Archive for the ‘Family’ Category

Some mornings are simply better than others. The birds chirp mellow, smooth, instead of high pitched and whiny. The coffee smells sweeter, infusing the air with the perfect hint of hazelnut, no more, no less. The bed feels warm, like a cocoon, enveloping me in its warm embrace. The children sleep in, so there are no interruptions, no screams, no yells, nothing at all. Just the sound of silence, and the steady breathing of my wife beside me as I hold her closely.

Some mornings I am in my thoughts, concentrating on what’s to come instead of on what has been, focused on the next thing. I am attuned not to the coming rain but to the storm clouds that are gathering, studying them for signs of early spring, or fading glory, or everything else and nothing else all at once. I stretch out my hand to feel the rain I know is coming, to embrace the coming downpour in ways I never have before. I flinch at its cold presence mingling with my own, and I close the window.

Some mornings there’s Ed Sheeran singing in my ear, reminding me that everything should be all about the rhythm. I sing along to the beat, knowing how close the lyrics are to my own life, to the words that would be in my head even if I wasn’t listening to it. I’m reminded that life, while solitary, is a shared experience, that others are listening to this same song right now, or ruminating on it in their minds, or lost in their dreams of it. Or songs like it. Or thoughts like it. And I smile.

Some mornings I am just so grateful for this life, for this ability to awaken again, to welcome the sun, the sound of the chirping crickets, the cold floor under my feet as I stand. The bed looks forlorn without me in it, with my wife still there steadily breathing, still fast asleep. I tuck the abandoned sheets and covers in around her, a poor facsimile for the warmth of myself, but it’s what I have to give when I have to be up and moving. When the night turns into day and I’m left staring at the thin line.

But some mornings… some mornings I can stay there with her. I can hold her closer than my own skin and our breathing naturally synchronizes. Some mornings I can imagine forever.



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“Casual match in a very dry field. What could be the season’s yield?” ~Suzanne Vega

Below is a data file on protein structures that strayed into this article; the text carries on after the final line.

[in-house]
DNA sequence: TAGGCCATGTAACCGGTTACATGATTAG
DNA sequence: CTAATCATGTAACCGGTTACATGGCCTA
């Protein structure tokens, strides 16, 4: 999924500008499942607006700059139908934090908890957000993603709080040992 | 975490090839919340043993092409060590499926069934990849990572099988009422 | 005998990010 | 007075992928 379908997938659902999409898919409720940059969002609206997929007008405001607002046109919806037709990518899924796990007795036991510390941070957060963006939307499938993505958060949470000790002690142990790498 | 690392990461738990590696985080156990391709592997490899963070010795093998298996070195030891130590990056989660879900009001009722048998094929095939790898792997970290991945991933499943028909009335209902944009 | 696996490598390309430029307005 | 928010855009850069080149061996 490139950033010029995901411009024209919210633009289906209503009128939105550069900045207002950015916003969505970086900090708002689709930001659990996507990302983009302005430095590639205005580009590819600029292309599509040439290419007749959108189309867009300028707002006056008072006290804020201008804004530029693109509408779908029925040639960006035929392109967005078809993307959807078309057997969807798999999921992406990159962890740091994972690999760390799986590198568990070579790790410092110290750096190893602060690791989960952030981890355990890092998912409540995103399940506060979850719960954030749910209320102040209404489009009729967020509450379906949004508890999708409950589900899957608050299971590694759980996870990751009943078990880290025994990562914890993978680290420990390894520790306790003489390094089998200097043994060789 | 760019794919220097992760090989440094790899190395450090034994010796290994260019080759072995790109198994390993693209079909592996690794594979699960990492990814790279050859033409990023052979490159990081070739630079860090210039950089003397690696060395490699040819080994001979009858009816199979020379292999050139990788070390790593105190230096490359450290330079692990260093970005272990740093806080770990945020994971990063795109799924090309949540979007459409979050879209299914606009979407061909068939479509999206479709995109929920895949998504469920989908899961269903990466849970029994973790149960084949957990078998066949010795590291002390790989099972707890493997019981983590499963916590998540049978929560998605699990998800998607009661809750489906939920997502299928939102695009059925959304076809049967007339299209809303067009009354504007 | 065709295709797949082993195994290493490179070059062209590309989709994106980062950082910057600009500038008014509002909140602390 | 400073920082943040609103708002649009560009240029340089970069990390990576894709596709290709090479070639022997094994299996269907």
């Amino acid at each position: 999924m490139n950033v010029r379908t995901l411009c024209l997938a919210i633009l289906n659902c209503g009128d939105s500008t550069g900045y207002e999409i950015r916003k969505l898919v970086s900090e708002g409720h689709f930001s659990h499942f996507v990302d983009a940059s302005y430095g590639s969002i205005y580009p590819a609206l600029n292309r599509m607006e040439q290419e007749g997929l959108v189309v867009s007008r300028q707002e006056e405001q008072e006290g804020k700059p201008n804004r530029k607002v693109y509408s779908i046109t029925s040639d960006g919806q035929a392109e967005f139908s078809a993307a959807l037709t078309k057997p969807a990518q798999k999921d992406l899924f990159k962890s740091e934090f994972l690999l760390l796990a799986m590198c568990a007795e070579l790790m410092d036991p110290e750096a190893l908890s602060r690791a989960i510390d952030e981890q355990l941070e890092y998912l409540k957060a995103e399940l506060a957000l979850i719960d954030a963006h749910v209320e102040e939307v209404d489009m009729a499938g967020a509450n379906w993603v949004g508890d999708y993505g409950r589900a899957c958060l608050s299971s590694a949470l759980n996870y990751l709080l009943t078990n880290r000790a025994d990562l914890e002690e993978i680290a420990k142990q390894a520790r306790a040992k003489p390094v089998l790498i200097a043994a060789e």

heavy_rain_001The rain is coming down. First fast. Then furious. Then so blindingly swift it ceases to be rain, but instead becomes a curtain of water shielding me from the outside world. I don’t reach out to touch it because I don’t like being wet. I don’t like the knowledge that comes with feeling wet more often than not. And even though I know when it’s coming nothing ever makes it any better.

There is this Enya album called A Day Without Rain, and it brings me back to Ireland every single time I play it, back to the lush verdant green fields, and the endless days of rain keeping them that way. I guess it’s a tradeoff then, when I think about it, how the brilliant green doesn’t come without the steady downpour. But that day without rain, it’s precious. It gives us a chance to actually enjoy the brilliant green for what it is, not for how it’s obscured in the downpour.

I called my dad this week. That in and of itself doesn’t really qualify as news, except that it’s the first time I’ve spoken with him since his stroke, which was two months ago. We fell back into those patterns, not unlike riding a bike. We pedal one foot at a time, the rotation moving us forward in incremental steps, but we never truly go forward. We just go around in circles because that is our dynamic. It has always been our dynamic. I don’t know if I expected it to be different since his own life-altering experience.

a-father-is-a-man__quotes-by-frank-a-clark-16Strike that. I did expect it to be different and I was absolutely devastated when it was the same. Something about arriving back in the same place we’ve been so often before made my soul ache, made my spirit break into a million disparate pieces. If hope truly is the thing with feathers, then the conversation grounded me in a way that few things ever have in my life. It was like I was waiting, looking up at the sky, hoping it would stay dry, but like clockwork the clouds came and unleashed the rain. (more…)